Vikas is a staff writer for the Sustainable Development news and editorial section on Justmeans. He is an MBA with 20 years of managerial and entrepreneurial experience and global travel. He is the author of "The Power of Money" (Scholars, 2003), a book that presents a revolutionary monetary economic theory on poverty alleviation in the developing world. Vikas is also the official writer...
Asia-Europe Social Enterprise Day Held in Vietnam
The British Council and Asia-Europe Foundation organized and sponsored the Asia-Europe Social Enterprise Day in Hanoi, the capital of Vietnam. The program was part of a three-day workshop to promote social entrepreneurial skills among entrepreneurs from Asia and Europe, and to exchange ideas for the development of sustainable social enterprises.
Speaking at the occasion, Apirak Kosayodhin, a former governor of Bangkok said that the said that to bridge the gap between mere good intent and sustainable social benefit, people must embrace an entrepreneurial approach to charity. He said that a combination of a social mind, good management skills, innovation and an entrepreneurial spirit can help address some of the most pressing social problems at a global level.
Yanne Sirivong Na Ayudhaya, marketing and communications representative from the Thai Social Enterprise Office, said that social enterprises in Thailand experience difficulties related to efficient communication with consumers, financial resource management and achieving value addition to their products in order to compete in a global marketplace.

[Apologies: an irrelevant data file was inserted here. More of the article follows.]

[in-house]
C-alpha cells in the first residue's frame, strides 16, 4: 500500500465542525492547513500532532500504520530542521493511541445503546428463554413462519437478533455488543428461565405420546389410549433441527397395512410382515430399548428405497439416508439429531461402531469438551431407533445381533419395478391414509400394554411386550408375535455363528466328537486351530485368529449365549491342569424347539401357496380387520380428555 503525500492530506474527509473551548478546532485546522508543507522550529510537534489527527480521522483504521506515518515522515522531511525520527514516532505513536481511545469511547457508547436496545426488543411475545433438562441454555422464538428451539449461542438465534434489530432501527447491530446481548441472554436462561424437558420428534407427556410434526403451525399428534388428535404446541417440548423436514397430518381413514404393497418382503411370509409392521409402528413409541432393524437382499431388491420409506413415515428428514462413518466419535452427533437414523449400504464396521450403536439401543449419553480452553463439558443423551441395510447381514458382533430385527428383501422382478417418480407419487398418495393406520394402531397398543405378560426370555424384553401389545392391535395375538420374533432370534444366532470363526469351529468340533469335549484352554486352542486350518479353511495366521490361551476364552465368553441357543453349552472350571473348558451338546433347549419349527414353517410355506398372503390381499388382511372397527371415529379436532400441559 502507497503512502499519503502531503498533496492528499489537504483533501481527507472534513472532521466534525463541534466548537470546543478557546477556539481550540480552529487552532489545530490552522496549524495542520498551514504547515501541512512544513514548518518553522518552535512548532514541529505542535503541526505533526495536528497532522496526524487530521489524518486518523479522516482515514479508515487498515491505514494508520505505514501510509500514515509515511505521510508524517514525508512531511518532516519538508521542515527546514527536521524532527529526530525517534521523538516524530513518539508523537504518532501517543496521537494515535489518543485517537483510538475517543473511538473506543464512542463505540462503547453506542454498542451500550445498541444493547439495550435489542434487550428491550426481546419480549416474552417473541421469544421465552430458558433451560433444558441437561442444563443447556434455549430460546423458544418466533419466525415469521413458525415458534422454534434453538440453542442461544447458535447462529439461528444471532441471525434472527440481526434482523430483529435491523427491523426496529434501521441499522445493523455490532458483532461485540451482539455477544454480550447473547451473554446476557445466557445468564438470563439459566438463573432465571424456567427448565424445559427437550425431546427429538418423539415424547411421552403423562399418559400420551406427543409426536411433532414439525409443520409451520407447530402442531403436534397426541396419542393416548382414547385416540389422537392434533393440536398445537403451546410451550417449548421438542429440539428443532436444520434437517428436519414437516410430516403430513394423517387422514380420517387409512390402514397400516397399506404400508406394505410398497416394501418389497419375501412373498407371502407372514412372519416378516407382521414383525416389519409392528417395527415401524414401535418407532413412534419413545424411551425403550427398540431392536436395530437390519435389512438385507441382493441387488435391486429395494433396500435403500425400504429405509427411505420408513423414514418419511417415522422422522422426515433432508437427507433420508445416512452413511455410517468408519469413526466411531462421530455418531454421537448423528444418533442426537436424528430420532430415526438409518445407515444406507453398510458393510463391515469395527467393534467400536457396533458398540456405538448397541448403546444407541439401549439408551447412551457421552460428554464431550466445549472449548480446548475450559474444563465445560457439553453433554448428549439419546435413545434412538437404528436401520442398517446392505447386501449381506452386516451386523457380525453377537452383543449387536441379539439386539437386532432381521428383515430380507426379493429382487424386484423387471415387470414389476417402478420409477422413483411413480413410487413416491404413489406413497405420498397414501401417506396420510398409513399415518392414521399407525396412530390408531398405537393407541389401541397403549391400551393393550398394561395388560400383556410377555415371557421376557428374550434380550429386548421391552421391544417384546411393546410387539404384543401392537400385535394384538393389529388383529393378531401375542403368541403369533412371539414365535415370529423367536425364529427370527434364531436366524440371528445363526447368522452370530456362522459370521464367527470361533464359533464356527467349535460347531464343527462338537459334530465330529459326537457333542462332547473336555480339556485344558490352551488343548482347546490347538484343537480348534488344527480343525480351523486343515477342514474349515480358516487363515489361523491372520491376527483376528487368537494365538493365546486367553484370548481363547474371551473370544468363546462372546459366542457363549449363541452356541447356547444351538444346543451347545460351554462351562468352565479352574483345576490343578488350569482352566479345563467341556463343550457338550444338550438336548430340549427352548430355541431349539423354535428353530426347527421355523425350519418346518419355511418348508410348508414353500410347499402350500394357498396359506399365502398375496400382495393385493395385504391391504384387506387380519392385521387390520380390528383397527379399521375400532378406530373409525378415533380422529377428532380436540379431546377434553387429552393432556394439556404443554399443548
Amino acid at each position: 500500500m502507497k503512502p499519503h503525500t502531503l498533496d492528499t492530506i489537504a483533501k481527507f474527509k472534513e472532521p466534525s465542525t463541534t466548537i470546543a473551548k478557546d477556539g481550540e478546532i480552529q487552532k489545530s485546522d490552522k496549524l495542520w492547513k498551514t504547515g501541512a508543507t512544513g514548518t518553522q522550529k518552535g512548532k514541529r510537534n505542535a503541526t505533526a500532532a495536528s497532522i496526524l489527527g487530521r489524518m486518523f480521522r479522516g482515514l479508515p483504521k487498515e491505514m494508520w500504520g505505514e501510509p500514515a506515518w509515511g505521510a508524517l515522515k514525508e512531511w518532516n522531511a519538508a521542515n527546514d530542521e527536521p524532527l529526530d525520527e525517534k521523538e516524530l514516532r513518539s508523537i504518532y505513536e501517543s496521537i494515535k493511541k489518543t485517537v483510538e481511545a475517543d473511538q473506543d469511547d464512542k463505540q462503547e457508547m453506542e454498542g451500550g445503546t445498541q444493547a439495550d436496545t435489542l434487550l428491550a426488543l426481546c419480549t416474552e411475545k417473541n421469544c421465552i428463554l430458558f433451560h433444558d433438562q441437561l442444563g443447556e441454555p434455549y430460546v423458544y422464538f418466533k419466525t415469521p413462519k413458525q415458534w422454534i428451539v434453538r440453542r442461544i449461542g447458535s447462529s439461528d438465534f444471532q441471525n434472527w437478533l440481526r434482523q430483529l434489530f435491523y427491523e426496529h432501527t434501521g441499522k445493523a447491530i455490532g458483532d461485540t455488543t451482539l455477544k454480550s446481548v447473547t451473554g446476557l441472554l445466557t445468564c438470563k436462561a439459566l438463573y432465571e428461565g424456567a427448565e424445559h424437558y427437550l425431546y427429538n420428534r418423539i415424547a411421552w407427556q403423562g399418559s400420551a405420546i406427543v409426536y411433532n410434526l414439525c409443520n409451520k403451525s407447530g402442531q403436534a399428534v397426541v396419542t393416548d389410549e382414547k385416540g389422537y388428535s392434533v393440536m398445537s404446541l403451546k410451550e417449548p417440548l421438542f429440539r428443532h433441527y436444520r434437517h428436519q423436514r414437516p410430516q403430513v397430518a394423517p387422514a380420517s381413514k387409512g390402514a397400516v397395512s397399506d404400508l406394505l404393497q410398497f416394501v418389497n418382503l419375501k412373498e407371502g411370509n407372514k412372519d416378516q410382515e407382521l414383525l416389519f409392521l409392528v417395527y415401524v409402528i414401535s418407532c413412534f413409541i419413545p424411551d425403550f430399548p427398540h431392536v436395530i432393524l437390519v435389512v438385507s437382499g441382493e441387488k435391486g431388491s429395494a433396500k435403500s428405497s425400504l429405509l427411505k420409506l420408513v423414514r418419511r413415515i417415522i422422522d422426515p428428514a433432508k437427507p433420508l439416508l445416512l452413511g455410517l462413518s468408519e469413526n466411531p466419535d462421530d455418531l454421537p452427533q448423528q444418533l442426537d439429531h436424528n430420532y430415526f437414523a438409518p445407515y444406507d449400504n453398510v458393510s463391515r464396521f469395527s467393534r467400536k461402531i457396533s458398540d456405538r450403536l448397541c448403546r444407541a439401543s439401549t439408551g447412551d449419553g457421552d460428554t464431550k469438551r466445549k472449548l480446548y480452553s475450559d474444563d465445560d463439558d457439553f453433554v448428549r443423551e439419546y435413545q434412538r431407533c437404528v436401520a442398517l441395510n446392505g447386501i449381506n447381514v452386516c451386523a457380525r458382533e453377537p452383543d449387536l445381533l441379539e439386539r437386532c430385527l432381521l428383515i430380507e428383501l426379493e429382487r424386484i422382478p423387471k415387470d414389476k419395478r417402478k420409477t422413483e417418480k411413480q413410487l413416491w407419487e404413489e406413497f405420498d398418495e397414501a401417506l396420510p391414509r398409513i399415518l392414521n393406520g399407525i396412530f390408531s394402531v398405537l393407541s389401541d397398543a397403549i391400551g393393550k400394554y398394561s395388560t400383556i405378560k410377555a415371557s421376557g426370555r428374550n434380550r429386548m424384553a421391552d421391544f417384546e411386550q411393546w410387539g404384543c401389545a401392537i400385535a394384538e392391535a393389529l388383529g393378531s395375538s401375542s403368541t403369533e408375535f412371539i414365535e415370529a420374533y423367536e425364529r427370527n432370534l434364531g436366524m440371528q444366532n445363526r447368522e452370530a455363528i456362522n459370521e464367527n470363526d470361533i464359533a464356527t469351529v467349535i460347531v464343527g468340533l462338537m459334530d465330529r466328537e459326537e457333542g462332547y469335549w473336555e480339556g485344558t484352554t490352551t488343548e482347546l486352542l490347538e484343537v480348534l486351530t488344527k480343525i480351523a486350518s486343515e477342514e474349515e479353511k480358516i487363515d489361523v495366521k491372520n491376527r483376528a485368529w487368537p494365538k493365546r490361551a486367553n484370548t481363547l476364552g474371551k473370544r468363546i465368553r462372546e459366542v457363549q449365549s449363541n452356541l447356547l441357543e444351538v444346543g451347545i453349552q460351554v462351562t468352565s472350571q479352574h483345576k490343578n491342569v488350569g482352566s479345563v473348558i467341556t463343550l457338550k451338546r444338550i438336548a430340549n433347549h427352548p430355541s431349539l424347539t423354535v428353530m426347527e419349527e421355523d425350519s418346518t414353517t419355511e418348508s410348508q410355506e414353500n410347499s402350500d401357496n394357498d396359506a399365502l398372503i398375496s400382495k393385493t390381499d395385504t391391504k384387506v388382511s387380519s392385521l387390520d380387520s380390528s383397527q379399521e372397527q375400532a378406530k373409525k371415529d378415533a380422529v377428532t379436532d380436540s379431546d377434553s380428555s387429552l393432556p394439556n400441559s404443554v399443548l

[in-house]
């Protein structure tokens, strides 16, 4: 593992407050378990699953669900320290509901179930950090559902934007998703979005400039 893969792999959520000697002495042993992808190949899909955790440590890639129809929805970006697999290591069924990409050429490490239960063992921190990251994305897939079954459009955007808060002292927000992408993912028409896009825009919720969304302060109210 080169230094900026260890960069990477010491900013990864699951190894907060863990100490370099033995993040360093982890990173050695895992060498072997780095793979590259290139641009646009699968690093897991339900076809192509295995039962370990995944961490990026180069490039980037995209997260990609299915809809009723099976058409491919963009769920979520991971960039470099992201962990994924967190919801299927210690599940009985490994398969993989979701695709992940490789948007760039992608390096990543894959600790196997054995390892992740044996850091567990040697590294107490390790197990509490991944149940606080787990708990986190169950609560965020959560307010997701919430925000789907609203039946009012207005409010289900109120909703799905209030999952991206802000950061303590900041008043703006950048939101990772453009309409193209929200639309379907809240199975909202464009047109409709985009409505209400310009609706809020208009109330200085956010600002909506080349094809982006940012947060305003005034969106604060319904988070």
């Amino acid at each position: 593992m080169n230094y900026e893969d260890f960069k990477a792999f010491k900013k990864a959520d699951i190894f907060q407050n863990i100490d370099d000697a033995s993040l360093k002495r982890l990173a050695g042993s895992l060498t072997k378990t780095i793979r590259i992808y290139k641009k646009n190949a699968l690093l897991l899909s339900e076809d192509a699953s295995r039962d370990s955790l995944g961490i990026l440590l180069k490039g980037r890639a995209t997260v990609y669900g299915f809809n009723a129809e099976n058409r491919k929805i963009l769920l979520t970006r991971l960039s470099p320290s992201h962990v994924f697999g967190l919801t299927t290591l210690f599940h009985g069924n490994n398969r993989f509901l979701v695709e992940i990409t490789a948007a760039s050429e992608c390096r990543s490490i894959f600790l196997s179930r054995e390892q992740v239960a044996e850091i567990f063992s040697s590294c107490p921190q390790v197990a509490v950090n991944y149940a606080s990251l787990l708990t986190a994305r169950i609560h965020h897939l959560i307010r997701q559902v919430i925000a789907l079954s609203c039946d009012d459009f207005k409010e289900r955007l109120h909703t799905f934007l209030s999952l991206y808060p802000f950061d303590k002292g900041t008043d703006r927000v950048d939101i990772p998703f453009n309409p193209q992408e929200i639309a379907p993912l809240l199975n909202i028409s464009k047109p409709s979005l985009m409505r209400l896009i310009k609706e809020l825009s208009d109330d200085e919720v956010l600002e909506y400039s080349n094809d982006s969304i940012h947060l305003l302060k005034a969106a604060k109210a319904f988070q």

Orapin Sinamonvech, a Thai social entrepreneur and owner of Kokoboard, a company that makes eco-friendly wood panels out of agricultural waste such as coconut dust, rice husks and nut shells, said that investing in human resources and having people with a strong business background can help achieve the goals of social enterprises.
In addition to developing internal capacity, social enterprises need to focus on key competitive areas of the business, including branding and marketing and new product development. External factors such as support from the government are also important, particularly when a social enterprise is looking at growth and expansion.
Examples in this regard include the case of South Korea, where the government has maintained a fairly progressive approach towards social enterprises and provides them tax breaks and subsidies to help them become sustainable. Similarly, in Thailand, the National Science, Technology and Innovation Policy Office helps socially innovative businesses obtain loans from financial institutions, with the interest burden borne by the office for the first few years.
Source: Bangkok Post
Photo Credit: ilco